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Mayo Clin Proc. 1995 Aug;70(8):734-42.

Medical and economic costs of psychologic distress in patients with coronary artery disease.

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Division of Cardiovascular Diseases and Internal Medicine, Mayo Clinic Rochester, Minnesota 55905, USA.



To determine the effect of psychologic distress, measured with a commonly used screening questionnaire, on 6-month morbidity and rehospitalization costs in coronary patients.


Psychologic distress was determined by screening with the Symptom Checklist-90--Revised (SCL-90-R) self-report inventory during the second week of cardiac rehabilitation. Costs associated with cardiovascular rehospitalization during a 6-month follow-up period were recorded, and differences between "distressed" and "nondistressed" patients were analyzed statistically.


The study cohort consisted of 381 patients (311 men and 70 women) referred for cardiac rehabilitation after an index hospitalization for unstable angina, myocardial infarction, coronary angioplasty, or coronary bypass procedure. Patients with SCL-90-R scores above the 90th percentile for outpatient adults were considered distressed (N = 41); patients with scores below this level were considered nondistressed (N = 340).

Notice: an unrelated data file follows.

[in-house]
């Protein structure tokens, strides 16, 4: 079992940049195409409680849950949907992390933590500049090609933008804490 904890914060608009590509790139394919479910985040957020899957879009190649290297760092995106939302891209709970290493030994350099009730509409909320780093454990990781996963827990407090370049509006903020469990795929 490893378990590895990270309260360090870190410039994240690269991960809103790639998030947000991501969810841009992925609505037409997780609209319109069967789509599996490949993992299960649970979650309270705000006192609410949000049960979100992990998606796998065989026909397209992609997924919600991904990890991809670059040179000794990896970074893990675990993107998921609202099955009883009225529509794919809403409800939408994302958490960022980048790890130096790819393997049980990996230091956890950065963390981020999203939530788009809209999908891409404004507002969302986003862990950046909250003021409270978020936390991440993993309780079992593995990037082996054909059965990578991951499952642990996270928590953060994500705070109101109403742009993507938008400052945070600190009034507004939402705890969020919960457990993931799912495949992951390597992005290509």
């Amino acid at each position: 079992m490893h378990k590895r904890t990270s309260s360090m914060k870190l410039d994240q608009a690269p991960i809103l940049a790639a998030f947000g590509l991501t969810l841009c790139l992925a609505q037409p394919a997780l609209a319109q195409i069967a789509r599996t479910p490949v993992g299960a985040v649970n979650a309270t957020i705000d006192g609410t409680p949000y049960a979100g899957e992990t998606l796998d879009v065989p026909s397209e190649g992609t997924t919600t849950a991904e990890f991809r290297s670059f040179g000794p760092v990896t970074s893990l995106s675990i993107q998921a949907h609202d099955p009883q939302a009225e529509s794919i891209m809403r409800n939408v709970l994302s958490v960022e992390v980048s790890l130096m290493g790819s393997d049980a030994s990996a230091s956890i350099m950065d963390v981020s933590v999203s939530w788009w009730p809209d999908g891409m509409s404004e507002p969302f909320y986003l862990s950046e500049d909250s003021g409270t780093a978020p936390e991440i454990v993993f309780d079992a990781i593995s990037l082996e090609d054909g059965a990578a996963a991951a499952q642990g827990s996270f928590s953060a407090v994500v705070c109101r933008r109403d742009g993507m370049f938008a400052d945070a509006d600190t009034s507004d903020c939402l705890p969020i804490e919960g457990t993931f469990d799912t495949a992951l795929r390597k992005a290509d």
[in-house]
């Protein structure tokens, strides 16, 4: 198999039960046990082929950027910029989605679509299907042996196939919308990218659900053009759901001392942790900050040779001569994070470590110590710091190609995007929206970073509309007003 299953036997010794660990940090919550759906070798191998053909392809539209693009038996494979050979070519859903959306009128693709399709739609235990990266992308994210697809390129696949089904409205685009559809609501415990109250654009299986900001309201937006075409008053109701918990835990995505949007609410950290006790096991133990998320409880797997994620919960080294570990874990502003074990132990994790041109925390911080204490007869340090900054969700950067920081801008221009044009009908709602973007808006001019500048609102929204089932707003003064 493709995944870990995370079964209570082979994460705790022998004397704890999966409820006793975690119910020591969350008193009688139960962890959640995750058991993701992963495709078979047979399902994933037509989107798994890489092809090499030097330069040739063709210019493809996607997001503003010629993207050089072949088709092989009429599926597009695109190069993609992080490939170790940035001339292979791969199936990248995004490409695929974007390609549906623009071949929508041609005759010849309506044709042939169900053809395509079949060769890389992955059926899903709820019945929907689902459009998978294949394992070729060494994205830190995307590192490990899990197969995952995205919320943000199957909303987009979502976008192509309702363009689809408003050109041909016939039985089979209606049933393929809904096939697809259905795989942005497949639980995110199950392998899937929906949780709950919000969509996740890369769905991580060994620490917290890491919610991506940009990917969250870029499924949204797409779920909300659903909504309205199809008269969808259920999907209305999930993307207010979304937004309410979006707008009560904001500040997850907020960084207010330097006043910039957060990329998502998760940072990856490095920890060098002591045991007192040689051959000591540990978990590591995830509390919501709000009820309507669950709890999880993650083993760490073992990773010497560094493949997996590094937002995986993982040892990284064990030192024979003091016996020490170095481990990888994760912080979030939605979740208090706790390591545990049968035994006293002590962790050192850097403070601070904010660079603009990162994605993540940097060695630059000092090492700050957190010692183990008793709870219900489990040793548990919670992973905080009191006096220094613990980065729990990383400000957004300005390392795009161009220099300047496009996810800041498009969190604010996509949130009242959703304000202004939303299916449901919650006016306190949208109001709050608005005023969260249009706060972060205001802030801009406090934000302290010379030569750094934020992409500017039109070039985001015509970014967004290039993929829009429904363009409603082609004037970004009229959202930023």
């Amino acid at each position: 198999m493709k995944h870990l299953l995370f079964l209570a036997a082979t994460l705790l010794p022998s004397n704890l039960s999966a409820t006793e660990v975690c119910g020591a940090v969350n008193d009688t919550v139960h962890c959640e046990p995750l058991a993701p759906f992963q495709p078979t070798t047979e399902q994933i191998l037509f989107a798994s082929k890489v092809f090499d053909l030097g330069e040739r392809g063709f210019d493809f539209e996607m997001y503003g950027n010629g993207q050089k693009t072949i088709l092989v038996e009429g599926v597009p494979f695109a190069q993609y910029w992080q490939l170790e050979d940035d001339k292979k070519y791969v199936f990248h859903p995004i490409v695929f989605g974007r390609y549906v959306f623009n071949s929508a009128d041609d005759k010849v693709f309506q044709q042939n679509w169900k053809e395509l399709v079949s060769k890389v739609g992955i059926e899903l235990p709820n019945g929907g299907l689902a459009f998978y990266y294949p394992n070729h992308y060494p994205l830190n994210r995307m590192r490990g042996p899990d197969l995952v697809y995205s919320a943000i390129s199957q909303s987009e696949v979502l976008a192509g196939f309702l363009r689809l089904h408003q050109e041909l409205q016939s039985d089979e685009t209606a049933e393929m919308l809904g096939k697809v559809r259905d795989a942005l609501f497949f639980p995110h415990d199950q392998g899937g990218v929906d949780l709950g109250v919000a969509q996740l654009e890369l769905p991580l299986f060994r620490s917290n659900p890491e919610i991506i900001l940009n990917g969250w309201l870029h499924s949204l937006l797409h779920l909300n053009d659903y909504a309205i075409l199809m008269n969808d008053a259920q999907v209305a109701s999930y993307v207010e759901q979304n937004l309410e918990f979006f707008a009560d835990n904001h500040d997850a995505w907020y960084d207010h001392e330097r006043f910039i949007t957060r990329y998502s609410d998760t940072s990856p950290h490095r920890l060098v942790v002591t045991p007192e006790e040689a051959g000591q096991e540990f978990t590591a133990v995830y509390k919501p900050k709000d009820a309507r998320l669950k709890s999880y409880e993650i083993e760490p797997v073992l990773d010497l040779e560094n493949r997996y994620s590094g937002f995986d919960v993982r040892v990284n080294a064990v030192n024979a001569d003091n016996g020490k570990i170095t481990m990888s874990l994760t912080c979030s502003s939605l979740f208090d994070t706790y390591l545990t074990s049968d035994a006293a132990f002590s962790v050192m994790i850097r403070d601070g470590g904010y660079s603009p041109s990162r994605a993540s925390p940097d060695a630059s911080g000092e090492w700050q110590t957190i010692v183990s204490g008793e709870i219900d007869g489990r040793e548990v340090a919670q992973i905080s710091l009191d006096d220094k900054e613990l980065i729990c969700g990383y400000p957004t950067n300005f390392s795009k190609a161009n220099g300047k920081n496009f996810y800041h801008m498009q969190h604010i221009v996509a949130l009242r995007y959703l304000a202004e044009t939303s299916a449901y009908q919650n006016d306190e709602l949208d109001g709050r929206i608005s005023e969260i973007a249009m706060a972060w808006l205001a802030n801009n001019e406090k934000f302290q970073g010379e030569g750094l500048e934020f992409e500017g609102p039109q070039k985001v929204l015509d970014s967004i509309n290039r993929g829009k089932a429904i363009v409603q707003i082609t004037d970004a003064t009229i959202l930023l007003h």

The 6-month follow-up was complete in all but 1 of the 381 patients. Distressed patients had significantly higher rates of cardiovascular rehospitalization, any recurrent events, and recurrent "hard events" (cardiac death, myocardial infarction, or cardiac arrest and resuscitation) within 6 months after dismissal from their index hospitalization in comparison with nondistressed patients. Adjustment for other factors associated with a risk of early rehospitalization and recurrent events did not reduce the strength or significance of the association between psychologic distress and early cardiovascular rehospitalization or recurrent events. The mean rehospitalization costs were significantly higher in the distressed than in the nondistressed patients ($9,504 versus $2,146).


These data add support to the hypothesis that psychologic distress adversely affects the prognosis in coronary patients, confirm the added morbidity and rehospitalization costs attributable to psychologic distress, and suggest the potential for improving the prognosis in selected coronary patients by identification and appropriate treatment of psychologic distress.

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